Mie Oehlenschläger is M. A. in Comparative Literature & Cultural Communications. After 15 years working with agenda setting Strategic Communication and Public Affairs today she is an New media External Lecturer while debating, teaching and writing about technology and humanities with s special view on online child protection and the strategies used to influence child and youth culture.
Signe Agerskov holds a master’s degree in IT with a specialisation in blockchain technology from IT University of Copenhagen. She has a background in Psychology and Philosophy and has a particular interest in ethical aspects of disruptive technologies. Currently, she is researching blockchain ethics at the European Blockchain Center.
Torben Barev is a research associate and PhD candidate at the Information-Systems (IS) department at the Research Center for IS Design of the University of Kassel, Germany. Currently, he is a visiting researcher at the Copenhagen Business School. His research interests focus on the development of innovative and ethical IT systems for digital work environments. He studies how users interact with digital technologies and how individuals can be supported in their decision making in the context of personal data disclosure.
Rune Klingenberg has a PhD in practical ethics from Roskilde University. He is currently employed at the Danish National Center for Ethics, working in the Section for the Medical Research Ethics Committees. Rune has a general interest in the ethics of technology but is primarily interested in ethical issues related to bioinformation, clinical research, and sensitive health data.
Thomas Telving holds an MA in Philosophy and Political Science from the University of Southern Denmark. He is the author of several articles on the ethics of artificial intelligence and robotics and frequently appears as key note speaker on the same topics. In April 2022 his book “Killing Sophia – Consciousness, Empathy, and Reason in the Age of Intelligent Robots” was published by University Press of Southern Denmark.
Elisa Nadire Caeli has a PhD in educational research, focusing on technology comprehension, an MA in learning and innovative change, and a BA of education (educated teacher for grades 1-10). Her research focuses on aspects of technology comprehension that all children need to learn in a society with massive use of digital technologies – in order for them to be able to live and work in a democracy with rights, responsibilities, and possibilities.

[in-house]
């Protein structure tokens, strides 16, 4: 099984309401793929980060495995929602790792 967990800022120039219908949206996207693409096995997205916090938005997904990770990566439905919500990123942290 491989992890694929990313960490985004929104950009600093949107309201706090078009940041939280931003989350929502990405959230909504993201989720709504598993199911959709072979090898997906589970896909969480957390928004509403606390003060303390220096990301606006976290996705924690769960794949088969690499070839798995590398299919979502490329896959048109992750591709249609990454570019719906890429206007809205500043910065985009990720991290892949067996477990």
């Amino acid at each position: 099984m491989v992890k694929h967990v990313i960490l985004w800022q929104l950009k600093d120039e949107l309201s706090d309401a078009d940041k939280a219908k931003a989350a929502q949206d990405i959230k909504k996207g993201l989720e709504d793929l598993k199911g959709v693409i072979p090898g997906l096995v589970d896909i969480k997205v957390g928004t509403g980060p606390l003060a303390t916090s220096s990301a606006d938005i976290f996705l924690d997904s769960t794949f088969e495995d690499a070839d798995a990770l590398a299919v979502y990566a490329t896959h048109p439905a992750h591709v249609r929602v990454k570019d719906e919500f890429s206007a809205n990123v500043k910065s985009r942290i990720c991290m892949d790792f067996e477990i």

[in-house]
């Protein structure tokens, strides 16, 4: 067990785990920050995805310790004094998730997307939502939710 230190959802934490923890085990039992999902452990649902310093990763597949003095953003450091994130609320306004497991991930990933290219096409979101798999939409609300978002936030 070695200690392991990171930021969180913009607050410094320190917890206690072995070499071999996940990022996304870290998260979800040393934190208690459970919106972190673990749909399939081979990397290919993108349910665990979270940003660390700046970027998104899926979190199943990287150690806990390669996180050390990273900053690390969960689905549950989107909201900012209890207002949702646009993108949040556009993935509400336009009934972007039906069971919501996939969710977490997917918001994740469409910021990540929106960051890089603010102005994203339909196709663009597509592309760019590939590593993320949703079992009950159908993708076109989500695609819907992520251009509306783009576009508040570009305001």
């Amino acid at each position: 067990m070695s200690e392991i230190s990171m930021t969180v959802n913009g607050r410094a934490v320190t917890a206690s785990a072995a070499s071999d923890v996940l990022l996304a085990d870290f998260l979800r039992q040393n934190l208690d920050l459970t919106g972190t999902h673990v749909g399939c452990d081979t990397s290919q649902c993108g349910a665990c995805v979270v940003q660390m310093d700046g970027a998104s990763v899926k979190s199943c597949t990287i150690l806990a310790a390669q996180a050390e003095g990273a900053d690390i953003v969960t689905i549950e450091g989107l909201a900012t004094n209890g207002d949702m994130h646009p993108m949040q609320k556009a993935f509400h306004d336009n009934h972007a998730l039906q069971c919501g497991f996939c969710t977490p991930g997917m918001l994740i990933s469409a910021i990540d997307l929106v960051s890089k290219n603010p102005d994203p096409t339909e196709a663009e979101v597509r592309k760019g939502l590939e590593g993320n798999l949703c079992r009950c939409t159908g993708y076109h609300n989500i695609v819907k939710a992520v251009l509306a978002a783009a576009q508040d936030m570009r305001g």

Jesse McCrosky has been working with data since 2009. Currently he consults on data science methods, strategy, and the ethical dimensions of data-driven technology. He previously worked with Mozilla, Google, and Statistics Canada. Inspired by his experience in the industry, Jesse’s research focuses on the ethical questions raised by new technologies and understanding the social consequences of their adoption.
Luise Søe is cand.it with a background as IT project and service manager. She has worked with the childrens and teen area implementing SkoleIntra (intranet for schools) and administrative systems. She know the schools in Copenhagen and the educational political agenda since she has also been involved in Skole & Forældre Kbh. – an association of parents of school children – and local commissions. She’s a sharp facilitator and teacher who understands IT from multiple angles. She creates engagement and the necessary digital education.
Eda Uludere is a lawyer and a consultant promoting good data practices and strategy for organizations in data-driven industries. She regularly advises clients on privacy and cybersecurity matters, with a focus on ethical use of AI systems and model governance. Eda has previously studied at University of Maastricht and holds law degrees from Koç University and McGill University.
Ida Marie S. Lassen is a Bachelor student, Philosophy, Supplementary subject in Computer Science, Aarhus University
With the combination of her double bachelor degrees in Computer Science and Philosophy she has acquired both a deep and a broad understanding of technology and the use of technology. She likes to think and reflect critically about the way we implement and use technology, and how it affects the humans involved – both directly and indirectly. At the same time she understands the issues and challenges of implementations and know the technical language and have practical experiences as developer.
Ori Freiman, Ph.D., explores the intersection of technologies, democracy, and social change. His dissertation at Bar-Ilan University in Israel studied the topic of trust in technologies and focused on blockchain networks and AIs. He recently completed a Post-Doctoral Fellowship in the Ethics of AI Lab at the University of Toronto, where he researched the concept of ‘Trustworthy AI’ and its relation to policy-making and ethics-washing, as well as the potential social consequences of Central Bank Digital Currencies. He has authored several reports about technology, human rights, privacy, and democracy.